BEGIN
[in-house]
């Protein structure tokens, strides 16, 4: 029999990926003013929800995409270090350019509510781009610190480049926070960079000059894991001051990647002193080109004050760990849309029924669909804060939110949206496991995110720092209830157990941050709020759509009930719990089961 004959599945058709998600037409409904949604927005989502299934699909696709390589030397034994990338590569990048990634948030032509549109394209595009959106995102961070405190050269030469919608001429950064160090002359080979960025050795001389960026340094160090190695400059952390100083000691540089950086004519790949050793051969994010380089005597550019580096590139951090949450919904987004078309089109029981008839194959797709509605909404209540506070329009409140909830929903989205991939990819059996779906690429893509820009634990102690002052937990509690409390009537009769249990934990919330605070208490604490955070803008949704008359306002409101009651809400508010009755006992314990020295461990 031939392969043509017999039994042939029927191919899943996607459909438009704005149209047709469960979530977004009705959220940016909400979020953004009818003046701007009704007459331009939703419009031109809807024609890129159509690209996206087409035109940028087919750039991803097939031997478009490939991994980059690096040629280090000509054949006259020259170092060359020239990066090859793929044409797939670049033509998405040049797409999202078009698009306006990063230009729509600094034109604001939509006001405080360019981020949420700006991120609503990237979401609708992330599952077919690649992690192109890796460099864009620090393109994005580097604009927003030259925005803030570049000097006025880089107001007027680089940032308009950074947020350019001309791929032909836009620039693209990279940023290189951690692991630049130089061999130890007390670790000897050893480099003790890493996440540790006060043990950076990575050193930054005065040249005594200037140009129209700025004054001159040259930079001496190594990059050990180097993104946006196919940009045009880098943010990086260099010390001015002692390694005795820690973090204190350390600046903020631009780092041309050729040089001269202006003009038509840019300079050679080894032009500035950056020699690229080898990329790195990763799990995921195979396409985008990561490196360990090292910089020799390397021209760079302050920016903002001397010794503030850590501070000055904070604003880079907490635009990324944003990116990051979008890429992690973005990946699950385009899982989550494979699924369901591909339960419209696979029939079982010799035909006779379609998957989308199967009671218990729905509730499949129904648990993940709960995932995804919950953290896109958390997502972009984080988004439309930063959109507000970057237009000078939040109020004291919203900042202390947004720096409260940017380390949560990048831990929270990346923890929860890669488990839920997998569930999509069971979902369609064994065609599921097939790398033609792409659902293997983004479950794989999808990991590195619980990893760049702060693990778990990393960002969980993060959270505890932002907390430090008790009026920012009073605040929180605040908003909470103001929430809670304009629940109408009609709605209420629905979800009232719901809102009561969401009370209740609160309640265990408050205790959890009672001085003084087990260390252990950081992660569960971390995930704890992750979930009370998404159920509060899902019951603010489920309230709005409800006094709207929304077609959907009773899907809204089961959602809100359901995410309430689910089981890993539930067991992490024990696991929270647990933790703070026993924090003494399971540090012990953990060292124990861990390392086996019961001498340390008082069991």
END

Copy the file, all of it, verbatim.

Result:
[in-house]
């Protein structure tokens, strides 16, 4: 029999990926003013929800995409270090350019509510781009610190480049926070960079000059894991001051990647002193080109004050760990849309029924669909804060939110949206496991995110720092209830157990941050709020759509009930719990089961 004959599945058709998600037409409904949604927005989502299934699909696709390589030397034994990338590569990048990634948030032509549109394209595009959106995102961070405190050269030469919608001429950064160090002359080979960025050795001389960026340094160090190695400059952390100083000691540089950086004519790949050793051969994010380089005597550019580096590139951090949450919904987004078309089109029981008839194959797709509605909404209540506070329009409140909830929903989205991939990819059996779906690429893509820009634990102690002052937990509690409390009537009769249990934990919330605070208490604490955070803008949704008359306002409101009651809400508010009755006992314990020295461990 031939392969043509017999039994042939029927191919899943996607459909438009704005149209047709469960979530977004009705959220940016909400979020953004009818003046701007009704007459331009939703419009031109809807024609890129159509690209996206087409035109940028087919750039991803097939031997478009490939991994980059690096040629280090000509054949006259020259170092060359020239990066090859793929044409797939670049033509998405040049797409999202078009698009306006990063230009729509600094034109604001939509006001405080360019981020949420700006991120609503990237979401609708992330599952077919690649992690192109890796460099864009620090393109994005580097604009927003030259925005803030570049000097006025880089107001007027680089940032308009950074947020350019001309791929032909836009620039693209990279940023290189951690692991630049130089061999130890007390670790000897050893480099003790890493996440540790006060043990950076990575050193930054005065040249005594200037140009129209700025004054001159040259930079001496190594990059050990180097993104946006196919940009045009880098943010990086260099010390001015002692390694005795820690973090204190350390600046903020631009780092041309050729040089001269202006003009038509840019300079050679080894032009500035950056020699690229080898990329790195990763799990995921195979396409985008990561490196360990090292910089020799390397021209760079302050920016903002001397010794503030850590501070000055904070604003880079907490635009990324944003990116990051979008890429992690973005990946699950385009899982989550494979699924369901591909339960419209696979029939079982010799035909006779379609998957989308199967009671218990729905509730499949129904648990993940709960995932995804919950953290896109958390997502972009984080988004439309930063959109507000970057237009000078939040109020004291919203900042202390947004720096409260940017380390949560990048831990929270990346923890929860890669488990839920997998569930999509069971979902369609064994065609599921097939790398033609792409659902293997983004479950794989999808990991590195619980990893760049702060693990778990990393960002969980993060959270505890932002907390430090008790009026920012009073605040929180605040908003909470103001929430809670304009629940109408009609709605209420629905979800009232719901809102009561969401009370209740609160309640265990408050205790959890009672001085003084087990260390252990950081992660569960971390995930704890992750979930009370998404159920509060899902019951603010489920309230709005409800006094709207929304077609959907009773899907809204089961959602809100359901995410309430689910089981890993539930067991992490024990696991929270647990933790703070026993924090003494399971540090012990953990060292124990861990390392086996019961001498340390008082069991």